'Very, very happy': Sister got call from president saying Lombard native was released by Taliban

Charlene Cakora devoted "every day" of the last 31 months to setting her brother free.

Her anguish has turned into a wave of relief. American hostage Mark Frerichs, a Lombard native and civil engineering contractor who was abducted in Afghanistan in January 2020, was released by the Taliban on Monday in exchange for a convicted Taliban drug lord who had been held in U.S. federal prison.

Cakora, of Lombard, said she got the news when her cellphone rang at 3:36 a.m. Monday and President Joe Biden was on the line, the Chicago Sun-Times reported.

"I was just in awe. I was stunned, very happy, very happy," Cakora said, adding that the call from Biden "was very brief, just getting to the point, because, you know, he was at the queen's funeral," referring to the final day of services for Queen Elizabeth II in London.

"But he was really brief and sweet and just basically said that my brother is pretty much lucky to have me as a sister," she said.

Frerichs, 60, had been working on civil engineering projects at the time of his Jan. 31, 2020, abduction in Kabul. He's believed to have been lured into a meeting to discuss a new project and then taken against his will to Khost, a stronghold of the Taliban-linked Haqqani network near the Pakistan border.

He was accompanied Monday by the administration's special presidential envoy for hostage affairs and was in stable health, a U.S. official said. His ultimate destination was not immediately clear, though a Qatari Foreign Ministry official said Frerichs would soon head from Doha, the capital of Qatar, to the U.S. Frerichs was reported to have stopped at Germany first for medical checks.

"I've been having my phone next to me and had little sleep for the past 2½ years," Cakora told the Sun-Times. She said she's always been close to her brother, who's two years older.

"We never gave up hope that he would survive and come home safely to us," Cakora said in a statement issued Monday.

She thanked President Joe Biden and U.S. Sens. Tammy Duckworth and Dick Durbin for their efforts to obtain his freedom.

Duckworth "got personally involved - advocating tirelessly within our government to get him home," Cakora said in the statement.

Duckworth voiced "profound relief that Mark Frerichs, a Navy veteran who served our nation honorably, is now safely back in American hands after being kidnapped in Afghanistan more than two and a half years ago."

"I'm thrilled that his family, who have long been Mark's champions, will get to reunite with him," Duckworth, a Hoffman Estates Democrat, said in a statement. "I applaud President Biden ... for taking the steps necessary to prove that we do not leave Americans behind."

During a briefing with reporters Monday, senior Biden administration officials said it became clear in the course of negotiations with the Taliban that the release of Bashir Noorzai, a convicted drug trafficker sentenced to life in U.S. federal prison, was key to securing Frerichs' freedom.

"My brother is alive and safe because President Biden took action," Cakora said in her statement. "There were some folks arguing against the deal that brought Mark home, but President Biden did what was right. He saved the life of an innocent American veteran."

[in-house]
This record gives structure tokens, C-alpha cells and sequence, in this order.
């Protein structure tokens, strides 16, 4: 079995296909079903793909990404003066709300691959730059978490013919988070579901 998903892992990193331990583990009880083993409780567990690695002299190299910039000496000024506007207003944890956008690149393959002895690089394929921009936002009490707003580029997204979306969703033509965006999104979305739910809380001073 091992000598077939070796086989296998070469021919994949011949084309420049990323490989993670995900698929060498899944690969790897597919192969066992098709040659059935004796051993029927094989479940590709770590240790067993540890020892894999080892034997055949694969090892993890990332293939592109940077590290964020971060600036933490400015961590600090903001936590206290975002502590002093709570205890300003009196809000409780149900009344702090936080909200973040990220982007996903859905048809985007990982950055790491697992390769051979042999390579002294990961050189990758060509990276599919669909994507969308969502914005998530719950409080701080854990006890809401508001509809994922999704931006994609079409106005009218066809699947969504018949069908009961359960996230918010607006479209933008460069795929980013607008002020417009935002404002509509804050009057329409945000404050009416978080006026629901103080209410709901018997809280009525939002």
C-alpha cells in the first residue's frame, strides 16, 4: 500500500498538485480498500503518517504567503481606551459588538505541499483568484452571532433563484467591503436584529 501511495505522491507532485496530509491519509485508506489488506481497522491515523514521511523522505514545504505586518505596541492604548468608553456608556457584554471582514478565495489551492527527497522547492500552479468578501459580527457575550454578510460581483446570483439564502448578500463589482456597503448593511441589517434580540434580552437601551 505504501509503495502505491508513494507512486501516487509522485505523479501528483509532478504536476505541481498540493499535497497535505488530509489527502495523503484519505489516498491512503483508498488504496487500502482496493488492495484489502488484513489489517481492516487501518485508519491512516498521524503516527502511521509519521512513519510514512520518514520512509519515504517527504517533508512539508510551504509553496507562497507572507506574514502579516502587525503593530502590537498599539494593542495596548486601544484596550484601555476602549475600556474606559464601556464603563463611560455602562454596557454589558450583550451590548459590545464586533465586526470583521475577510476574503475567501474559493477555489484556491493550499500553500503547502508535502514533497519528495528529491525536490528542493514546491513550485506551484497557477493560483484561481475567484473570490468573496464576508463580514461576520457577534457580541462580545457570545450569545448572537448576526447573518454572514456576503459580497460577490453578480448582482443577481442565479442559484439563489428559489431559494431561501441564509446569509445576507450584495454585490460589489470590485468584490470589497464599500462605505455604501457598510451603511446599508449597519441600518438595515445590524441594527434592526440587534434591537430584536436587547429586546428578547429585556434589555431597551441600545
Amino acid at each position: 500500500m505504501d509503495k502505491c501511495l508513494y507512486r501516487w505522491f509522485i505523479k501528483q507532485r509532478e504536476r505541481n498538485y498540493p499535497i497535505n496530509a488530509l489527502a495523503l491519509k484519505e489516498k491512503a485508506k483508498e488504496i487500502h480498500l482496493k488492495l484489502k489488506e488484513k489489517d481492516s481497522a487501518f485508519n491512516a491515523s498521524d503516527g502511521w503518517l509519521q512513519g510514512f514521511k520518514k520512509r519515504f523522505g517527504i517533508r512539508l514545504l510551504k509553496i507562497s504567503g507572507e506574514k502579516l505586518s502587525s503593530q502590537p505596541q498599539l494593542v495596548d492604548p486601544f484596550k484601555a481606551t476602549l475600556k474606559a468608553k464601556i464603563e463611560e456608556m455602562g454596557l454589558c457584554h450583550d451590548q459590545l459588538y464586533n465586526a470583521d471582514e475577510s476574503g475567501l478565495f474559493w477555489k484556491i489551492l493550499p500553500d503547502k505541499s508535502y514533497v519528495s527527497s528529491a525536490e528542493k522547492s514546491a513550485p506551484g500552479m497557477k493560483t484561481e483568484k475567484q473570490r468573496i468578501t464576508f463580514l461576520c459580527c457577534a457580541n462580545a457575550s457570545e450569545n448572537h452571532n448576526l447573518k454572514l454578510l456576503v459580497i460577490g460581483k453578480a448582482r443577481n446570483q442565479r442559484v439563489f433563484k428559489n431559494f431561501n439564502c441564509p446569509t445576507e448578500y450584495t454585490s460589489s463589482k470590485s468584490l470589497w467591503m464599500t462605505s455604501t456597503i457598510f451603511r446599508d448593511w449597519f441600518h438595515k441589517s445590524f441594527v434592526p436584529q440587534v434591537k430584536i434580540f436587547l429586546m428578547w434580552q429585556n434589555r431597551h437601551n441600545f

Frerichs was taken hostage a month before the United States signed a peace deal with the Taliban in February 2020.

"Initially the Trump Administration gave away our leverage to get Mark home quickly by signing a peace accord with the Taliban without ever having asked them to return Mark first," stated Eric Lebson, a former U.S. national security official who has advised Frerichs' family.

"Mark's family then had to navigate two administrations, where many people viewed Mark's safe return as an impediment to their plans for Afghanistan," Lebson said in a statement.

Cakora thanked "the countless people" at the State Department, FBI and National Security Council, and said the efforts of Ambassador Roger Carstens, the special presidential envoy for hostage affairs, "to raise Mark's profile in both the Trump and Biden Administrations were important factors in today's result."

A video of Frerichs pleading for his release, a brief recording published by The New Yorker in April, provided the first public confirmation that he was still alive.

Duckworth at the time expressed support for a prisoner swap.

"Bashir Noorzai cooperated with our government by providing intelligence and helping us recover weapons from the Taliban for years and, as an elderly man in poor health, he is unlikely to return to any position of operational significance for the Taliban," she said in April.

U.S. Rep. Sean Casten, a Downers Grove Democrat, praised the "consistent advocacy of President Biden, Sen. Durbin, and Sen. Duckworth to ensure his safe return."

Durbin said in a statement that Frerichs' release was long overdue.

"The tragic and cruel use of him as a hostage has finally come to an end," Durbin said.

Cakora told the Sun-Times she had not yet spoken to her brother, and his next move is his decision.

"Right now he's on safe ground, and it's up to him what he wants to do," she said.

• The Associated Press contributed to this report.

Lombard native Mark Frerichs, a civil engineering contractor, was kidnapped in Afghanistan on Jan. 31, 2020. Courtesy of Charlene Cakora
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